Friday November 24, 2017

Designers showcase clothing made from khadi, kota during Rajasthan Heritage Week

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Jaipur: Shirts, kurtas, dresses, suits, saris, jumpsuits and coats — all this and more in khadi and kota were at the core of the eclectic showcase on day one of the Rajasthan Heritage Week, which went underway here on Thursday.

Designers, both Indian and international — as well as award-winning weavers, showcased the versatility of weaves and crafts from the state.

Chief Minister Vasundhara Raje, who attended the gala, was impressed by the possibilities that the designers explored with fabrics and techniques native to the state.

Bangladeshi designer Bibi Russell, who works closely with artisans and weavers in Rajasthan, opened the gala with a bright and wearable line.

Saris, skirts, dhotis, kurtas, shawls and pants, all well-accessorized with ethnic belts, headgear, jewelry or tie-ups, made up Russell’s collection, which was vibrant and soothing to the eye.

The designer, who considers Rajasthan her second home, took a much-deserved bow with the local artisans whose skills she has so beautifully interspersed with her design sensibilities.

Next up was a showcase of ten kota saris by master weaver Nasruddin Ansari, while Sabir Bhai, another award-winning weaver from Kaithoon in Kota district, displayed his creations of kota saris done in leheriya. From black and nude colors to pink and orange — he brought a riot of colors on the white ramp.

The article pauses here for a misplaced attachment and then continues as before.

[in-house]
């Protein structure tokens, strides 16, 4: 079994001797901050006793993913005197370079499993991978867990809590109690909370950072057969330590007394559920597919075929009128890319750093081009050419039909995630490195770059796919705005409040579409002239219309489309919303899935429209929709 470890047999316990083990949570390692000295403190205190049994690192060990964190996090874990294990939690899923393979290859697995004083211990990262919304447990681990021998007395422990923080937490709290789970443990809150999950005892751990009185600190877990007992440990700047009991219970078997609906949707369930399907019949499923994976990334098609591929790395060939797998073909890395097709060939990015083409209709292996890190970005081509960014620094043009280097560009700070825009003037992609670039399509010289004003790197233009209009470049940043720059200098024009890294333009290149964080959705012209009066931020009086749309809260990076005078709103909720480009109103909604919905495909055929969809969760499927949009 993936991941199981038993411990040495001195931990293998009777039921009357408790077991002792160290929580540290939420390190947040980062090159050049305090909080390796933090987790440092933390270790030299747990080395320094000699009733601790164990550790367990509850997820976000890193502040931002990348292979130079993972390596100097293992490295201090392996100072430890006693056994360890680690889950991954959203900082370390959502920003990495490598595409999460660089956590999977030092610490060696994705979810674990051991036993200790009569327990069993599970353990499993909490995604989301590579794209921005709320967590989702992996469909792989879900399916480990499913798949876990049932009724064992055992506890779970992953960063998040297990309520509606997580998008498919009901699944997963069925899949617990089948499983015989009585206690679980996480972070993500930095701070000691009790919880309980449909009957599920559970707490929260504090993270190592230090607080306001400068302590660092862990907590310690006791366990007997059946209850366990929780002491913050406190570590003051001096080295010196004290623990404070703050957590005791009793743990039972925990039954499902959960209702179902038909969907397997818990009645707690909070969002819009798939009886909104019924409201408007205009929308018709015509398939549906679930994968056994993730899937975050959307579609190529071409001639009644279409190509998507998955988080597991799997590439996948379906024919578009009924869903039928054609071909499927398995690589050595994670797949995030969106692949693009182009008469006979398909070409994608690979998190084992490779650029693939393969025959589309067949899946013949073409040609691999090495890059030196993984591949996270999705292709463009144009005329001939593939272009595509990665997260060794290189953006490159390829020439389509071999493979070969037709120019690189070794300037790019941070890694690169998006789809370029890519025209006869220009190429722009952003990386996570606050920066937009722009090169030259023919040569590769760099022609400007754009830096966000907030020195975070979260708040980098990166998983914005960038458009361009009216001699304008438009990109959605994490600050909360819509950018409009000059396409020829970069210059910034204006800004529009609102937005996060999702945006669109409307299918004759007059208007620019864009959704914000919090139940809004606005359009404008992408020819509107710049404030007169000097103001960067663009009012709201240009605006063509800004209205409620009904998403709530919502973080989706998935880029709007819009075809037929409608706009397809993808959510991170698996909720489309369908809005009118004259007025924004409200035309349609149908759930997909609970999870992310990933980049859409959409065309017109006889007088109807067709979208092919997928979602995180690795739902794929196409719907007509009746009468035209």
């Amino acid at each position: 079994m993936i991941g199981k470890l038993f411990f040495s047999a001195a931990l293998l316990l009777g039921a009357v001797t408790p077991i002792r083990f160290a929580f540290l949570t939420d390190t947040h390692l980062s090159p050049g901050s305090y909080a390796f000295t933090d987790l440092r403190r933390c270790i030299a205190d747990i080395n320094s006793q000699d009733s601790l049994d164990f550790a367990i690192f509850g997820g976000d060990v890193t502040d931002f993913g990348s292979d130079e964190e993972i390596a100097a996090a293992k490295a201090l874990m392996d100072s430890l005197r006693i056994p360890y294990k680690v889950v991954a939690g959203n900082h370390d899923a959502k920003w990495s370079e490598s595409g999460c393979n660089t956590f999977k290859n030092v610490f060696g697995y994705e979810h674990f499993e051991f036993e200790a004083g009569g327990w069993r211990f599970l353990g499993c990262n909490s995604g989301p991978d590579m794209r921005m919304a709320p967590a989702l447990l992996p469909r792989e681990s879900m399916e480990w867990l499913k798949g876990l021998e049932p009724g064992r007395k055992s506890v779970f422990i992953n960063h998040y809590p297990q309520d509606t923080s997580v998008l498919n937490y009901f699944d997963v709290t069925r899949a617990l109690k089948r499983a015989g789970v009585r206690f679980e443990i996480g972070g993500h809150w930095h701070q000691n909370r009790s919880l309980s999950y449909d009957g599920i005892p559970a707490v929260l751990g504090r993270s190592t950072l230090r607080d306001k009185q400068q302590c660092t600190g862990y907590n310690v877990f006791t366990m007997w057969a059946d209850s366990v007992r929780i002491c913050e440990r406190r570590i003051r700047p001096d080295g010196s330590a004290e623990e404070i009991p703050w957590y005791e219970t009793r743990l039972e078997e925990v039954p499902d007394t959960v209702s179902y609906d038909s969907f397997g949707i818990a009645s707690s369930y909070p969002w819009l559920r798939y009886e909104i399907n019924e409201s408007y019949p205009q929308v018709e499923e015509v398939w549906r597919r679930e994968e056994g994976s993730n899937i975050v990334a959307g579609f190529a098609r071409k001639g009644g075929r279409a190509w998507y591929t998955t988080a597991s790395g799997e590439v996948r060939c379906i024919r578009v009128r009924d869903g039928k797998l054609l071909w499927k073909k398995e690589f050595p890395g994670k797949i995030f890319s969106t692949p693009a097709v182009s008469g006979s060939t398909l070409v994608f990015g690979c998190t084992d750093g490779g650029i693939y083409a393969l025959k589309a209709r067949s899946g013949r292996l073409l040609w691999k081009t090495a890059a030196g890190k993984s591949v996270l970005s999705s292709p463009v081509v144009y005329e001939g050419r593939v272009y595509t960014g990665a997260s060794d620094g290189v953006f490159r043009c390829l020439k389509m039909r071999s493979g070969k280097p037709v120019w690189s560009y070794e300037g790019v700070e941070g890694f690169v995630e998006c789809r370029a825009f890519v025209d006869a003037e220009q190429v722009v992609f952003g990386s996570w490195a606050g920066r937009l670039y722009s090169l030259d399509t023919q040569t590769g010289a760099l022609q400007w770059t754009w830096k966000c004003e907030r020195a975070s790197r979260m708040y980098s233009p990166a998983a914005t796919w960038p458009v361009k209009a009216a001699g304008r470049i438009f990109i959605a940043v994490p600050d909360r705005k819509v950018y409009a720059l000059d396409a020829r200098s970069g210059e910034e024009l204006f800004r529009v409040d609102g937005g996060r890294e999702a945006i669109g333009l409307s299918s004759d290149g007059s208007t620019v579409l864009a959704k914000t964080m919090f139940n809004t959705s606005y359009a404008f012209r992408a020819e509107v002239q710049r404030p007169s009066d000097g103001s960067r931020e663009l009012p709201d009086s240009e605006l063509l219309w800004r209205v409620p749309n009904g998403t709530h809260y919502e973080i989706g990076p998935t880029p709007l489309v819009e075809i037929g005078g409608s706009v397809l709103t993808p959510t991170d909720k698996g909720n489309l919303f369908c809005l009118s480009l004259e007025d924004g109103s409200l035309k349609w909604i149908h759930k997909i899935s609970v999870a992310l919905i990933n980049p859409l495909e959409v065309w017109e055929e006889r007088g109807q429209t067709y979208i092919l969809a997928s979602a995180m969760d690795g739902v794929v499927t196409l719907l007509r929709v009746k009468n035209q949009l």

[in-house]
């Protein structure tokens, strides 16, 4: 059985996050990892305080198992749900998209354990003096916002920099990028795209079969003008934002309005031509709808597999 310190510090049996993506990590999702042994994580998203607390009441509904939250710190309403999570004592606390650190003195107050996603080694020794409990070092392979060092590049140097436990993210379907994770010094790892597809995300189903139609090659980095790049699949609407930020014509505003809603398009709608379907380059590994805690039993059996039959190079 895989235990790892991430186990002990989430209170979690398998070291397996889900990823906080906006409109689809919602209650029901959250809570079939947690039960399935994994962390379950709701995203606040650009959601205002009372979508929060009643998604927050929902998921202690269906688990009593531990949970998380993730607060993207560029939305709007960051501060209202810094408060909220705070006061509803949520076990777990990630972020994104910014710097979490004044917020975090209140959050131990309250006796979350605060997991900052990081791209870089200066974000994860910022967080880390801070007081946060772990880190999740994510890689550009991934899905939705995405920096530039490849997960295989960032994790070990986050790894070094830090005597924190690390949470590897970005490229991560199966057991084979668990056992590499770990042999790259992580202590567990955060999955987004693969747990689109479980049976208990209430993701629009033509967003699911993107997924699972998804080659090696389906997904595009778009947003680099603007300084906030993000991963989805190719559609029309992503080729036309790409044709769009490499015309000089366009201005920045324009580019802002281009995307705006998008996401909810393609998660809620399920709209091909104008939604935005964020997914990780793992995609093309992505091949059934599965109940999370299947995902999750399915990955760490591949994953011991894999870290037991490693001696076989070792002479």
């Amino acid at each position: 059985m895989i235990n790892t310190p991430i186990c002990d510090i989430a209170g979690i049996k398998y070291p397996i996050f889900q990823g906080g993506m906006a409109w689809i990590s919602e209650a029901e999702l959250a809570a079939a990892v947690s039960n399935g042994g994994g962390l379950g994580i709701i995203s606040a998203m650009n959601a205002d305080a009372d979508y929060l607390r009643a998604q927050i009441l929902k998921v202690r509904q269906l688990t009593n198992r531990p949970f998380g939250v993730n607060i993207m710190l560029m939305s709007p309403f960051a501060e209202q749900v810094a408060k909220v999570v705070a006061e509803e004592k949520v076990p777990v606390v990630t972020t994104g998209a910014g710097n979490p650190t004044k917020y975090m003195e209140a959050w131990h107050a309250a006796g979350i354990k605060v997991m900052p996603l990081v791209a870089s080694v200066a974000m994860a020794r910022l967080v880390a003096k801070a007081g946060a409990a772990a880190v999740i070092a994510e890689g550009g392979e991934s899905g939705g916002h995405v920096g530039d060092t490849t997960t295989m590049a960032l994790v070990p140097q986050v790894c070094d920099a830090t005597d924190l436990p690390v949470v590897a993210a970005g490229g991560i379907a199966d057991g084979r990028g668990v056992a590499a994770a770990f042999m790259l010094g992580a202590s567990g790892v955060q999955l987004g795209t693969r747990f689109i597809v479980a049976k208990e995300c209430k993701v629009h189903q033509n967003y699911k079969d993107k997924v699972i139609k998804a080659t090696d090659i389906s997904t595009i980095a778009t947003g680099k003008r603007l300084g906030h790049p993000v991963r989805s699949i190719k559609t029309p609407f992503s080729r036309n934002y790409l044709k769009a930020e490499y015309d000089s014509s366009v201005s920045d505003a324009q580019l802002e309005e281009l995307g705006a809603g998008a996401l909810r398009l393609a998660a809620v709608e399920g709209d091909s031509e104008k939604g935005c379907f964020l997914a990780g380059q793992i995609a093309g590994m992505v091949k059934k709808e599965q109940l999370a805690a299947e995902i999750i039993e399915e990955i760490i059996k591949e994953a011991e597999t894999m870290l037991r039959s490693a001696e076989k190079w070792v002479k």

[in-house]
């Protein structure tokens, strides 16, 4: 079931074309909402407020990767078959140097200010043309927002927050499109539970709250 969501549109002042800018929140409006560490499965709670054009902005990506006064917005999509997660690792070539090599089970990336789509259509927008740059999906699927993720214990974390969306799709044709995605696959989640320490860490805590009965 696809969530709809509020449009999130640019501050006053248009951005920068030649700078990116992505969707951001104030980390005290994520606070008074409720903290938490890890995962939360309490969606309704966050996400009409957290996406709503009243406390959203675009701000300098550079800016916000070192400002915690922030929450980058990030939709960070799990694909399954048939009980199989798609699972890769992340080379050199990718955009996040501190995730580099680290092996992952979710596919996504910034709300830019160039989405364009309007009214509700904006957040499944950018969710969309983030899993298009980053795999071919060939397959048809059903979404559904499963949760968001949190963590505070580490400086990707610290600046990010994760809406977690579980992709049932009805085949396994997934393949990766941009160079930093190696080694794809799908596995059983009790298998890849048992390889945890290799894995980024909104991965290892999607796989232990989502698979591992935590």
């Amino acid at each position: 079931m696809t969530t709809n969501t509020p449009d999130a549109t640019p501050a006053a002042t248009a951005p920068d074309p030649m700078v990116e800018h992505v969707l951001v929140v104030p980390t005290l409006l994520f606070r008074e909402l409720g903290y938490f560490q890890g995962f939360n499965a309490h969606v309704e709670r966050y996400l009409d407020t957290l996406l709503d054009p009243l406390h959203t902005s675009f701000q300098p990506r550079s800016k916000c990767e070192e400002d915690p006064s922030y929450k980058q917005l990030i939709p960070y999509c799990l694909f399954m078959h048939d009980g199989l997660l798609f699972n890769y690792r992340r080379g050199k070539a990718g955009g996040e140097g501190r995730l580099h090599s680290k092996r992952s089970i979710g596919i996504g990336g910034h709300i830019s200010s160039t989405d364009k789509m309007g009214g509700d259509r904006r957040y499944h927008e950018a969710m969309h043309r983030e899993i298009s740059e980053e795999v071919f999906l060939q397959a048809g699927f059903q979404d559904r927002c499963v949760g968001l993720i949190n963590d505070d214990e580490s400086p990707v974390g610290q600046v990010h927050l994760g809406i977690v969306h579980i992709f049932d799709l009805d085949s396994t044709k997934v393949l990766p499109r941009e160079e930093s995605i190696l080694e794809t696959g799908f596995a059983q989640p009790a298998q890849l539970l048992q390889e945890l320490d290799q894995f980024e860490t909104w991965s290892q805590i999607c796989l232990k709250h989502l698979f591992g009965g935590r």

Jason & Anshu of brand ‘smallshop’ created a mix of Menswear and Womenswear in casual yet chic silhouettes, while Kaaryah — a non-casual wear brand for women — brought out a line which saw a melange of the traditional and modern in a subtle yet convincing way.

For Kaaryah’s line, vibrant handmade fabrics like khadi and cotton were incorporated with the use of Rajasthani techniques like ‘abhala’ and ‘bandhani’.

There was also Sri Lanka-based designer Ajai Vir Singh, who brought in an all-men collection in khadi. The beauty in his creations truly lay in their simplicity.

The color and glamour was brought to the show by the day one finale designer Pallavi Murdia, who’s based in the city. The use of embroideries like aari-tari, mirror work, dabka, zardozi, mukaish, resham, gota-patti with sequins, beads and crystals in bright and lovely colors, lent a glamorous look to the outfits.

With interesting drapes, capes and crop tops, apart from suits, saris and more — the finale was enlivened with a live performance of songs like ‘Chhaap tilak’, ‘Piya re’ and ‘Damadam mast’. The show had a celebrity show-stopper in the form of beauty queen Vartika Singh, but it was rightfully the creations that caught the attention.

The Rajasthan Heritage Week, which will conclude here on Saturday, is a step by the Khadi Board and the Rajasthan government, in association with Prasad Bidapa Associates. The idea is to promote the concept of ‘Handmade in Rajasthan’, thereby generating employment and exposure for the state’s weavers.

(Radhika Bhirani, IANS)

(Photo: http://maharashtratimes.indiatimes.com/)